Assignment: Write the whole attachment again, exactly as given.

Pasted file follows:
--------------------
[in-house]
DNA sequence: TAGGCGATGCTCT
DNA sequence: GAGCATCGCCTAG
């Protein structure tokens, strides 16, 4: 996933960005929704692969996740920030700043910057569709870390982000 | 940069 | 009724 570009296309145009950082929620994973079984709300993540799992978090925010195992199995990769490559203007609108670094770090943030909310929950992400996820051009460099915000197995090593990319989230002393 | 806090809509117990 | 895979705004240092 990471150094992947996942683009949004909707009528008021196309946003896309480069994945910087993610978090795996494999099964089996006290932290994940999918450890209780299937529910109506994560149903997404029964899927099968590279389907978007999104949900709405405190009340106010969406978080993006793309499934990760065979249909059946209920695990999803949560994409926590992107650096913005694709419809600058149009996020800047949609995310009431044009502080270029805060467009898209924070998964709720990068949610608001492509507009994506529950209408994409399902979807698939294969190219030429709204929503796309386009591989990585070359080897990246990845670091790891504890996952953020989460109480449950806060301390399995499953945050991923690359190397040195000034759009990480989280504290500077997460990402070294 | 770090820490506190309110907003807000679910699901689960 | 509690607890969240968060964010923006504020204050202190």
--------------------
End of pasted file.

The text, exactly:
[in-house]
DNA sequence: TAGGCGATGCTCT
DNA sequence: GAGCATCGCCTAG
């Protein structure tokens, strides 16, 4: 996933960005929704692969996740920030700043910057569709870390982000 | 940069 | 009724 570009296309145009950082929620994973079984709300993540799992978090925010195992199995990769490559203007609108670094770090943030909310929950992400996820051009460099915000197995090593990319989230002393 | 806090809509117990 | 895979705004240092 990471150094992947996942683009949004909707009528008021196309946003896309480069994945910087993610978090795996494999099964089996006290932290994940999918450890209780299937529910109506994560149903997404029964899927099968590279389907978007999104949900709405405190009340106010969406978080993006793309499934990760065979249909059946209920695990999803949560994409926590992107650096913005694709419809600058149009996020800047949609995310009431044009502080270029805060467009898209924070998964709720990068949610608001492509507009994506529950209408994409399902979807698939294969190219030429709204929503796309386009591989990585070359080897990246990845670091790891504890996952953020989460109480449950806060301390399995499953945050991923690359190397040195000034759009990480989280504290500077997460990402070294 | 770090820490506190309110907003807000679910699901689960 | 509690607890969240968060964010923006504020204050202190």